Barack Obama is framing the need to act on carbon pollution as being about human health — preventing asthma, heart attacks etc. Might that work here?
When cutting carbon emissions is sold as a way to avoid flooding in Bangladesh, it may not interest Australians. But what if it were sold as a way of preventing your child from getting asthma?
United States President Barack Obama announced a new climate plan this week. He didn’t opt for the usual climate change backdrop — a wind farm, perhaps an area hit by a heatwave or flood. Instead, he was here:
“Hi everybody, I’m here at Children’s National Medical Centre in Washington DC, visiting with some kids being treated here all the time for asthma and other breathing problems. Often these illnesses are aggravated by air pollution, pollution from the same sources that release carbon and contribute to climate change.”
Obama didn’t even mention “climate change” for the first 46 words. He framed the issue as being about cleaning the air we breathe to protect the public’s health — particularly children, the elderly, and people with heart or lung problems.
In case you missed the message, Obama has a separate video meeting kids with asthma. “Malia [his daughter] has a little bit of asthma,” he confides in them. The President then speaks to medical centre staff: “We’re using this as a backdrop to highlight that there are also health effects to climate change that have to be attended to.” The staff nod.
This messaging experiment could prove interesting for Australia, where efforts to “sell” the need for action on climate change to the public have struggled.
Here, the goal of cutting carbon emissions has mostly been framed by politicians and green groups as based on the need to curtail global temperature increases. The time frames and effects often seem distant: temperature rises by 2100, effects on Himalayan glaciers. The jargon is baffling — mitigation, adaptation, parts per million.
The result: a politician who promised to remove carbon pricing and limit ambition to reduce emissions won the 2013 election at a canter. Tony Abbott is now poised to scrap just about every climate/renewable energy scheme there is. The CSIRO last year found that more than 50% of Australians do not think human-induced climate change is real. In a poll out today, the Lowy Institute found 45% of people think global warming is a “serious and pressing problem,” down from 68% in 2006.
So could the Obama messaging experiment work here? One side of carbon pollution — i.e. carbon dioxide and other greenhouse gases — is that it traps the earth’s heat, leading to global warming. But there is another, more immediate impact. These pollutants accumulate in the air we breathe and cause health problems. It’s an old-fashioned idea of pollution — smoke stacks pump out particles and gases that make people sick.
A Standford study found CO2 emissions cause deaths, respiratory illnesses and asthma. The US Environmental Protection Agency (EPA) says particulate emissions from coal-fired power stations — call it “black carbon” — is associated with premature death and respiratory and cardiovascular problems.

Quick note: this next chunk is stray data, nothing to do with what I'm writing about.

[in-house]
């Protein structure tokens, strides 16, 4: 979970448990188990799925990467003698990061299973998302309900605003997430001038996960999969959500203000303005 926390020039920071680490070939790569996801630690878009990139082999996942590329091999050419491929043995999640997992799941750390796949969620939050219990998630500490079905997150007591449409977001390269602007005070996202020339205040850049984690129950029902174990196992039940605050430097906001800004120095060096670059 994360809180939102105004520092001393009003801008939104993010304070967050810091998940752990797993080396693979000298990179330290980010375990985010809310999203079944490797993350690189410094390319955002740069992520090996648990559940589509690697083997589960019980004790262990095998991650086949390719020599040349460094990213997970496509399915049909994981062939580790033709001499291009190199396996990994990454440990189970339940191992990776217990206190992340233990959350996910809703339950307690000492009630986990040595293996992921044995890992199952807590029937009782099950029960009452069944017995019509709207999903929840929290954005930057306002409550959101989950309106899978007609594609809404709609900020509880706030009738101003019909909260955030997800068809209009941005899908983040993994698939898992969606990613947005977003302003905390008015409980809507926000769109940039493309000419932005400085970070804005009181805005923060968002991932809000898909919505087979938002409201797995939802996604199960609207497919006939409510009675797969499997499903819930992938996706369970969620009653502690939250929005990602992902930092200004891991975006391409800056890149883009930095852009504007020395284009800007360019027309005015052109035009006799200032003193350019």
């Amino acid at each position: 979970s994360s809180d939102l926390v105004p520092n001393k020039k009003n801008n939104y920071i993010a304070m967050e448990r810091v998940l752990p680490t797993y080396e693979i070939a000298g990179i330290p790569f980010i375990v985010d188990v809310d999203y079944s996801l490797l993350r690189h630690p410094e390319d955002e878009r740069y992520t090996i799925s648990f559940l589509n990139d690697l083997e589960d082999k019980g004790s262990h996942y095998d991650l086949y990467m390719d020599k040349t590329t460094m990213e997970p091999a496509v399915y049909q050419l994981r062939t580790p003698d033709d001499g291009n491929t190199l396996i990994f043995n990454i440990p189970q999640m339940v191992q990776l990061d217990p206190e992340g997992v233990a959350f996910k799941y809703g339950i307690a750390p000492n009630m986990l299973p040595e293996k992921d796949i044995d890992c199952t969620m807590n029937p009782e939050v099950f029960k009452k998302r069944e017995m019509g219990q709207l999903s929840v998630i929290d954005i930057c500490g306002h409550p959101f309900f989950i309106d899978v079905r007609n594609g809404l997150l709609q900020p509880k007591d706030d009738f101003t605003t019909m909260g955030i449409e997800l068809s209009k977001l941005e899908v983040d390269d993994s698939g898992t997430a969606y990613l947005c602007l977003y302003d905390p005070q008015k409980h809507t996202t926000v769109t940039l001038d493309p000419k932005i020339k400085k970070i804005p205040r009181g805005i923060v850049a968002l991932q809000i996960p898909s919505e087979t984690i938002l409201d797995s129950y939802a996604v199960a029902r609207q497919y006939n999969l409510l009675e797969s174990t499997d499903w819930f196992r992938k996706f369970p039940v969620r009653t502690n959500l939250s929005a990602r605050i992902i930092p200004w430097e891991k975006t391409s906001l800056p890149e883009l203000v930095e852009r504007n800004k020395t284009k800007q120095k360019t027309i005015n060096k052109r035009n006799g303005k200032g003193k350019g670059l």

So if coal-fired power stations are creating pollution that’s hurting people’s health, it makes sense to restrict pollution from these power stations. It’s a simple message and one people can relate to themselves and their families.
It’s not a tack much tried in Australia, as academic Rosemary Lyster points out in The Conversation, although some scientific research has been done on the subject.
Crikey did a sweep of the websites of groups lobbying to reduce carbon pollution and found immediate health effects of that pollution are not emphasised.
The Climate Institute focuses on tackling entrenched fossil fuel interests and technological opportunities in clean energy (there is a link to a report that looks at health impacts).
Greenpeace emphasises coal mining, renewable energy and the Great Barrier Reef, plus a dated reference to the health impacts of coal dust. The WWF focuses on “global warming, climate change and the acidification of our oceans”.
As for Julia Gillard, this is how she sold her carbon tax back in 2011, in a long speech with no reference to the impact of carbon pollution on human health:
“The carbon price is … a vital economic reform which will build our clean energy future. So I want every Australian to know why I am pursuing this. Yes, climate change is a threat to our environment. Yes, being left behind as the world moves is a threat to our economy. But I am not just doing this to protect Australia against threats. I am doing this because I see a great opportunity we can seize. I see a great clean energy future for our great country.”
Compare that approach with this infographic put out by the White House to sell its new climate plan, which is quite ambitious (cut carbon emissions from power plants by 30% by 2030, on 2005 levels). The plan relies on the EPA working with states to reduce emissions — it amounts to Obama using his power to demand the states do something on emissions, while leaving the methods up to them. It is not a national carbon pricing scheme, which Australia has (Obama couldn’t get that through Congress). Nor is it similar to Abbott’s Direct Action scheme, which is a federal grants scheme to emitters.